Improved market/brand awareness: Enhanced business analytics provide insights into demand trends.
Larger talent pool: Improved HR practices attract higher-quality leaders and employees.
Lost sales: Late deliveries lead to canceled orders and lost customers.
Diminished profits: Aging equipment and unscheduled downtime increase costs (i.e., maintenance and an idle workforce).
Product compliance issues: Products are impounded at customs due to noncompliance.
Regulatory issues: An increase in OSHA violations puts workers’ safety in jeopardy.
Warranties/recalls: Production failures lead to product returns.
Legal liabilities: A failure to monitor procurement creates unanticipated legal problems.
Image/branding damage: Unrest at a supplier facility brings unwanted media attention to the manufacturer.
After identifying improvement targets, many CFOs rely on a prioritization matrix to help select high-impact, low-cost initiatives. This approach generates quick wins that build credibility and engage employees going forward.
Bringing in a third party can also help. Even a CFO with the right credentials (i.e., black belts and certifications) can find it difficult to criticize current staff and processes. An external perspective can jump-start thinking about where and how to improve.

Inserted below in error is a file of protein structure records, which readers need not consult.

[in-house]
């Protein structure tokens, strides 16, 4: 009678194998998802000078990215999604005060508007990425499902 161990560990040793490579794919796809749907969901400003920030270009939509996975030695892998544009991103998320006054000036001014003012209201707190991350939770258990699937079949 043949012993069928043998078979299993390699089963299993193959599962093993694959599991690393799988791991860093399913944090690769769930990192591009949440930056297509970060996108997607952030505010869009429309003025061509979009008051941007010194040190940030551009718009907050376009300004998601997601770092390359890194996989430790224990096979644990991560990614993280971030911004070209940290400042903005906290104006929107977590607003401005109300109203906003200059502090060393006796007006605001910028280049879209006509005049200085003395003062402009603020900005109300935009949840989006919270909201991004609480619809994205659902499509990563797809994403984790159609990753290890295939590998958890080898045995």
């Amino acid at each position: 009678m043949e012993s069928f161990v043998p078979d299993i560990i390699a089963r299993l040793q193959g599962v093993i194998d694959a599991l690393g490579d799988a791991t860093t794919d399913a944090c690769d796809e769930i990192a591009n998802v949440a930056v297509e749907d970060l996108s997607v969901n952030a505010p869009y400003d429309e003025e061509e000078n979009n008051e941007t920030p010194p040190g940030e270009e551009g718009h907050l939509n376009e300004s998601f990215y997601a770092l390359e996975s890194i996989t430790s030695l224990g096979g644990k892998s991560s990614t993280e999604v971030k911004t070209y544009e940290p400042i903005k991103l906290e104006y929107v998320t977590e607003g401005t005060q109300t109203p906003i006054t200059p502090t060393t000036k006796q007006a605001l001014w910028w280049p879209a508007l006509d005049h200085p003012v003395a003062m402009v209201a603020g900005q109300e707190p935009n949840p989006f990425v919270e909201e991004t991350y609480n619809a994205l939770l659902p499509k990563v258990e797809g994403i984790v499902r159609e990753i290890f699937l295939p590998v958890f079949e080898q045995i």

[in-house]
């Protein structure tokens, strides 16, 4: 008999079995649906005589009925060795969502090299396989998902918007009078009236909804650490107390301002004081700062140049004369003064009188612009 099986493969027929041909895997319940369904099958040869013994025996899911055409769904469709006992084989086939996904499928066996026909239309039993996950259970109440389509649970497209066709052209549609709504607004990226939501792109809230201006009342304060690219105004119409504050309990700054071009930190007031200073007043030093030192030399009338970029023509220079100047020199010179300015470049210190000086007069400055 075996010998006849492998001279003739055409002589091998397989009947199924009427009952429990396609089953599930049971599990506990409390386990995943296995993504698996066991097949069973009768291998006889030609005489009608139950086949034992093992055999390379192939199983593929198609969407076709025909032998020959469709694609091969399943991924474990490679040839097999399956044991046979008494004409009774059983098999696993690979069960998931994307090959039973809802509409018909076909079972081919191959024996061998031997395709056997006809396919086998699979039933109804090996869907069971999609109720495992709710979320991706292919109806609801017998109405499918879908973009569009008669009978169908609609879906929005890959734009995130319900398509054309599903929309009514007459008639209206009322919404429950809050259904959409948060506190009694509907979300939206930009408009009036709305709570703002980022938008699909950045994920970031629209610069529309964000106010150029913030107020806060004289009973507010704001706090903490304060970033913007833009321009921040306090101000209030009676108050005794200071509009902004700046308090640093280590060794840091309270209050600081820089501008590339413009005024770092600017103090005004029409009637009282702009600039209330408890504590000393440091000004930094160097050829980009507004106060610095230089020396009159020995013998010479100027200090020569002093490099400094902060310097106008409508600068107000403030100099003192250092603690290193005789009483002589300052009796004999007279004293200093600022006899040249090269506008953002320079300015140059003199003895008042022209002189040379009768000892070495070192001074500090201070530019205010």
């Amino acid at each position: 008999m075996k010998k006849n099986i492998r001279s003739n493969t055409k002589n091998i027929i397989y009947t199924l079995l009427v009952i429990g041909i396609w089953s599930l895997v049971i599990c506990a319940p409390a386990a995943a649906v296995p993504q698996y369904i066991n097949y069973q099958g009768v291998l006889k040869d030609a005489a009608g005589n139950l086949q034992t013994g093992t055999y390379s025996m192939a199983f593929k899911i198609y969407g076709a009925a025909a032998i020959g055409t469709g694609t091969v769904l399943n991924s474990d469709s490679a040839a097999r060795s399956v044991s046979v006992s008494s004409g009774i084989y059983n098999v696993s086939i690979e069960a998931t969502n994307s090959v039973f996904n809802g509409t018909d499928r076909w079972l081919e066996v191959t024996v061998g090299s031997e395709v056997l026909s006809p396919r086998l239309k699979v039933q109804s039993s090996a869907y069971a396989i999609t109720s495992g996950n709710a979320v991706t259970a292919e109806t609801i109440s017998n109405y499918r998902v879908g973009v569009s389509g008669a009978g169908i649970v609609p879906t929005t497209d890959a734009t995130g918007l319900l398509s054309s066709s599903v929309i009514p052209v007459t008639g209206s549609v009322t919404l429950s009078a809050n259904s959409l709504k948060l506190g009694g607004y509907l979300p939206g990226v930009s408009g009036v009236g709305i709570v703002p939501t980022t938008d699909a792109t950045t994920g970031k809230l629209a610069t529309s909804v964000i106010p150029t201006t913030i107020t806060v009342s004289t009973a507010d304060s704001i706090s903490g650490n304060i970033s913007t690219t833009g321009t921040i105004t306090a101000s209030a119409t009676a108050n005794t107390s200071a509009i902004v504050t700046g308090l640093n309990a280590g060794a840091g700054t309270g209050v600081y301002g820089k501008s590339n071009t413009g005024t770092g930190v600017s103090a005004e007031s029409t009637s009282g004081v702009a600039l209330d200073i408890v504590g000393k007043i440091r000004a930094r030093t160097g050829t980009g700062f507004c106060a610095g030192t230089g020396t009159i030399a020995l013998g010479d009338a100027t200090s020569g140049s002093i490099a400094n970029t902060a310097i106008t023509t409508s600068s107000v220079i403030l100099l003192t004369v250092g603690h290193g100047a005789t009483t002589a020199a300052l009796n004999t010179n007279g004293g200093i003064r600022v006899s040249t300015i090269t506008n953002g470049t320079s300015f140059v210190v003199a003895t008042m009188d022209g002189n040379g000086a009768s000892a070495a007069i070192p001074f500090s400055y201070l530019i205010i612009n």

It’s important to remember that not all improvement is about process. Manufacturers may identify a product that should be discontinued; a service line that generates insufficient returns; or an entire function, department or plant that no longer serves company objectives. In these cases, the CFO’s skill set is critical in assessing the financial impact associated with closed plants, canceled agreements and existing obligations to employees.
In addition, CFOs may want to explore divestitures or elimination of units or product lines. “It is useful to undertake a cost analysis, focusing on margins and whether a unit, department, product or service line is strategically core to the organization,” advises Tague. “A lot of companies actually manufacture things that are no longer aligned with their corporate missions. There may be opportunities for the CFO to generate cash and fund other improvements by carving out portions of a business and exploring M&A opportunities.”